On 27 February 2013, Wilshaw launched an online, at-a-glance report card for each school (School Data Dashboard), to have access to the end of key stage attainment data of the pupils of the school, which includes information on how they compare with schools across the country.  The unspoken words appeared to be “Governors, you may run, but you cannot hide.”

In an article in the Times Educational Supplement (TES) on 22 March 2013, he explained why he was turning the screws on the 300,000+ governors.  “In an era of ever-greater accountability, autonomy and complexity of school organisation, the role played by the governing body is crucial in determining institutional success.” The expectation is (despite resistance from the teacher unions) that governors spend more time understanding what makes for good pupil progress, i.e. the quality of learning and teaching.

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Carving up the responsibility cake for members of the Governing Body

17 Apr

As Ofsted raises the stakes on governors causing them to take a deeper interest in discharging the main function of schools, i.e. providing a stimulating curriculum that lifts standards, there is a danger that they could fall foul of their most senior managers, i.e. the headteachers, for meddling in matters in which they should have no business. It must be said at this point that the overwhelming majority of governors and managers in the country’s schools have a splendid working relationship and wish to keep it that way.

Governors also recognise that they carry out their functions in a voluntary capacity.  Most have day jobs that bring home the bacon and keep them out of mischief.   Not only don’t they wish to meddle with management issues but they simply don’t have the time to do so.

Occasionally, however, we do come across “rogue” governors who are keen to embark on ego trips and cause their headteachers’ grief.

Generally, at the first meeting of an academic year, the governing body reviews the terms of reference of its committees, appoints members to them and delegates responsibilities to individual members – nominating governors to oversee discrete areas of school life such as Special Needs, Equal Opportunities and Health and Safety.

The Department for Education published in 2012 a very helpful decision planner for governors, from which every governing body can derive considerable benefit.   The planner is set out at four levels: responsibilities that the full governing body may assume, duties that can be delegated to committees, tasks to be carried out by individual governors and aspects of school life for which the headteacher takes charge.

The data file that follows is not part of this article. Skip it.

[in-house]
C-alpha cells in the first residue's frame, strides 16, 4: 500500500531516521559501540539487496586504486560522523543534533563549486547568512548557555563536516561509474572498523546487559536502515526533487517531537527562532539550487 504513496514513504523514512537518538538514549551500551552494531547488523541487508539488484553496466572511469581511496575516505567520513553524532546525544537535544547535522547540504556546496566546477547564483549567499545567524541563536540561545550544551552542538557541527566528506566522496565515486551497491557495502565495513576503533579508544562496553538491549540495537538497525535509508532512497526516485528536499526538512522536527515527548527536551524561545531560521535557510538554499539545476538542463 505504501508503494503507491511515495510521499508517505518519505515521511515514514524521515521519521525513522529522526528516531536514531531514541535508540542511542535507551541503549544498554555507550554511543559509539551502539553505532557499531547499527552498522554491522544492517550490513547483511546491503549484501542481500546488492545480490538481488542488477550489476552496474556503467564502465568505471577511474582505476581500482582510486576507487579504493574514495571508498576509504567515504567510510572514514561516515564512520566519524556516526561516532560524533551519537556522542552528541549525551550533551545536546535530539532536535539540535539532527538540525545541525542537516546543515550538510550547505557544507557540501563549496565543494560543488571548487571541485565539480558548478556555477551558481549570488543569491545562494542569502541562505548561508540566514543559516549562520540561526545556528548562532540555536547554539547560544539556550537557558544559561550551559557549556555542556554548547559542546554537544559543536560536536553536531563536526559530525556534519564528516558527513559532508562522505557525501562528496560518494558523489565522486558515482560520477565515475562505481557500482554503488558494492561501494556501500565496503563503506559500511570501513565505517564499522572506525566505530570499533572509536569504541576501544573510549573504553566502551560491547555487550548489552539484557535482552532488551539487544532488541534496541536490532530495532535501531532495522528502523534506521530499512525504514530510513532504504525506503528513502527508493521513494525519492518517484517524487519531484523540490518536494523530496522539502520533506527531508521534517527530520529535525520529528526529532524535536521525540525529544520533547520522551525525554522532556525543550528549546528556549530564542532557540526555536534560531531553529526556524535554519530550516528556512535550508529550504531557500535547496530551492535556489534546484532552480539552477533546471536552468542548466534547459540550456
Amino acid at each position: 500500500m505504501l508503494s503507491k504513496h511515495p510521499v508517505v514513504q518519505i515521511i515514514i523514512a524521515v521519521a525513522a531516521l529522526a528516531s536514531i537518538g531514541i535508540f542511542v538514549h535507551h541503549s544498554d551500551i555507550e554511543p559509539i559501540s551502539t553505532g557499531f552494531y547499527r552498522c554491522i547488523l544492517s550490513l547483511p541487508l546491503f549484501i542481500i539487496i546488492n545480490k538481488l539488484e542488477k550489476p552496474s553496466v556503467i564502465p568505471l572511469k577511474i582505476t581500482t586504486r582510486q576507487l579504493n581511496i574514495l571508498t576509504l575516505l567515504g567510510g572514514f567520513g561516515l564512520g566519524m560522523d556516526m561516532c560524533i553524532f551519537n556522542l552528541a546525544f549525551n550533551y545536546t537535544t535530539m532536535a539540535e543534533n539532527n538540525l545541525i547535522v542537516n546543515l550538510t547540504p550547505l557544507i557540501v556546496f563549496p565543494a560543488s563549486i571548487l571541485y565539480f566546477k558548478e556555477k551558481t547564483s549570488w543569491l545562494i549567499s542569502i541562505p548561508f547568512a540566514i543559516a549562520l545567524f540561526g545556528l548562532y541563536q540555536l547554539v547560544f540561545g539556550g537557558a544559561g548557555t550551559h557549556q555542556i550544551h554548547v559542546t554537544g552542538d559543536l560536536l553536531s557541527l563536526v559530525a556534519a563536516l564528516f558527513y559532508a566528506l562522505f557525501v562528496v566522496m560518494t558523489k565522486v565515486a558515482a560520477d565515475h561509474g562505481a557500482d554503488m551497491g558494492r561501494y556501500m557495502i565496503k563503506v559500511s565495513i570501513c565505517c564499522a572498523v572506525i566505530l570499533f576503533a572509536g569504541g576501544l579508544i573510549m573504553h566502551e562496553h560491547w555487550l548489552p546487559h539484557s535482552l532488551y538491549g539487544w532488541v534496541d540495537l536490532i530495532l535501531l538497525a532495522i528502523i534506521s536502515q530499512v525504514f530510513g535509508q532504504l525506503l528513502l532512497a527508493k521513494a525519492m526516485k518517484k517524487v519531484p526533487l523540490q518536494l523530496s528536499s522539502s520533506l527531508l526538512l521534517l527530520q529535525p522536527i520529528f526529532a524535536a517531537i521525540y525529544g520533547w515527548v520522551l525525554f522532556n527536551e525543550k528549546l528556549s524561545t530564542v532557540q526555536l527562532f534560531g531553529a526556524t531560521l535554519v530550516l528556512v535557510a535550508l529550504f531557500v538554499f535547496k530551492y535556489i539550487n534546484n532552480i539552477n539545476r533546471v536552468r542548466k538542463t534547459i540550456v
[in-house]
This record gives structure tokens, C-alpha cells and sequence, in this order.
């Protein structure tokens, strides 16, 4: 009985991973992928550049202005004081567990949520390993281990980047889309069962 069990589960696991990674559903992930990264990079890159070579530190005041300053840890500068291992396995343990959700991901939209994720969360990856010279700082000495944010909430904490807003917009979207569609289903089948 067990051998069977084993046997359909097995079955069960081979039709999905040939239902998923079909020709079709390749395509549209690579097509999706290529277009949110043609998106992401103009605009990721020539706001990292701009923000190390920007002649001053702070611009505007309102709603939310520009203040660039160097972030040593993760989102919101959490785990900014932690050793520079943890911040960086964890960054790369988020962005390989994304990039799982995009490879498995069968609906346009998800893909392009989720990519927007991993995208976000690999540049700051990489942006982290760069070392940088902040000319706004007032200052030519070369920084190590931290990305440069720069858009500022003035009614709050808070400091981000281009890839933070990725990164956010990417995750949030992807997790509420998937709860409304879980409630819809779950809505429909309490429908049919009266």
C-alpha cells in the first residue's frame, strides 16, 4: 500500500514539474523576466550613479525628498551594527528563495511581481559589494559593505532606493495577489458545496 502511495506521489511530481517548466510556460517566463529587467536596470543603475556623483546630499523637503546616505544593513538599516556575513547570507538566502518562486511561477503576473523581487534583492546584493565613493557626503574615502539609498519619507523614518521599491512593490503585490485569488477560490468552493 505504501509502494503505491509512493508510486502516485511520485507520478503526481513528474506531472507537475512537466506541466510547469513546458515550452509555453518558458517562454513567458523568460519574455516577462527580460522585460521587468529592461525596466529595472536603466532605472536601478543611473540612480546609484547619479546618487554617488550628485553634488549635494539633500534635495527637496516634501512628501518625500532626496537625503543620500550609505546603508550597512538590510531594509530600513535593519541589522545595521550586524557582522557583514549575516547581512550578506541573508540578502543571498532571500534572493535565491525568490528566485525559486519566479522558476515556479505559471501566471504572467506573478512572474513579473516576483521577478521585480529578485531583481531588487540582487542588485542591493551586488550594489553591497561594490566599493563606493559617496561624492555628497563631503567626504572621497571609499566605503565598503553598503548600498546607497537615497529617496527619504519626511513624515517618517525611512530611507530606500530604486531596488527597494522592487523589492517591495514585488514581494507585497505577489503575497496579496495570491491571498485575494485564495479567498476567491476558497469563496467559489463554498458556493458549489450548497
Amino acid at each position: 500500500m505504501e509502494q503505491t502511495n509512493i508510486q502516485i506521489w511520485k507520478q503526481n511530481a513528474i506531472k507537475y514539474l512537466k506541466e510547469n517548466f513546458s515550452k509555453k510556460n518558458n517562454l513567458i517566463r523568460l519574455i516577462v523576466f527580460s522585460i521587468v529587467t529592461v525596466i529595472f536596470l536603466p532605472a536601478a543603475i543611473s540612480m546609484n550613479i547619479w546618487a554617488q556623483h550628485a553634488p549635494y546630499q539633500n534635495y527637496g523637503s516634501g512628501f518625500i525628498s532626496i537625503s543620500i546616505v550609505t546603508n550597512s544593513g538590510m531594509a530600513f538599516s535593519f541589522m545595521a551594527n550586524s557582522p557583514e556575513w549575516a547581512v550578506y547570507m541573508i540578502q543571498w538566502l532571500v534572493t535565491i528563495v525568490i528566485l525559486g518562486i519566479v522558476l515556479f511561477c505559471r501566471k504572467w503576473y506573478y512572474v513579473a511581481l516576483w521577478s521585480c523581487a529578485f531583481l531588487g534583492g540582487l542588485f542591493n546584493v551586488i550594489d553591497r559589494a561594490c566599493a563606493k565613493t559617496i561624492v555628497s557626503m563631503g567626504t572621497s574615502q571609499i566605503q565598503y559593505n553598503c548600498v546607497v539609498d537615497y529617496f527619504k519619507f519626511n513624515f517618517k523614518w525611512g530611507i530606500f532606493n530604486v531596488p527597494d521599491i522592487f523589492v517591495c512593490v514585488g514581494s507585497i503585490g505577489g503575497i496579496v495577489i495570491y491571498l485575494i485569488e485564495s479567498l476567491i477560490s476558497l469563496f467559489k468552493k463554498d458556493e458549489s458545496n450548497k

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Teachers’ Pay All change from September 2013

17 Apr

The Government accepted all the recommendations in the 21st report of the School Teachers’ Review Body (STRB). The STRB proposed radical changes to how teachers are paid from 1 September 2013.  Increases in teachers’ salaries will be based on how well – or otherwise – they do in their performance reviews and will not be automatic for those on the main scale except for those that are the subject of capability procedures, which is the current practice.

On 21 February 2012, the Secretary of State for Education asked the STRB to review current provision for teachers’ pay with a view to raising the status of the profession and contributing to improving the standard of teaching in our schools. The STRB’s 21st report was in response to that remit.

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Teacher unions prepare for battle

17 Apr

At their conferences in April 2013, the National Union of Teachers (NUT) in Liverpool and the National of Union Schoolmasters Union of Women Teachers (NASUWT) in Bournemouth reaffirmed their commitment to strike action on pay, pensions and conditions of service – in particular, the new performance management arrangements that will kick in on 1 September 2013.

The NUT was the more radical of the two unions.  The delegates unanimously passed a resolution of no-confidence in the Secretary of State Michael Gove.  Further, a significant segment of the members called for a boycott of Ofsted inspections urging members not to co-operate with inspectors when they arrived in their schools.

The unions are unlikely to win much support from Jo Public at a time when everybody has to share in the financial pain caused by the collapse of the economy in 2008.   Protesting against the new performance management arrangements and salaries based on their outcomes is also going to win little sympathy because such a system already exists in industry and within the senior leadership teams of schools.

Calling for a boycott against Ofsted flies in the face of accountability.  Government, local authorities and professionals are doing their utmost to improve the quality of education, raise the standards of all our young people and increase their chances of surviving in an increasing difficult and hostile environment.   Boycotting Ofsted inspections doesn’t help.  Besides, operating in this manner is not consonant with the good behaviour teachers are keen to promote among the pupils they teach.  Such modelling will undermine this objective.  Young people are likely (quite rightly) to accuse them of espousing the adage:  “Do as I say rather than do as I do.”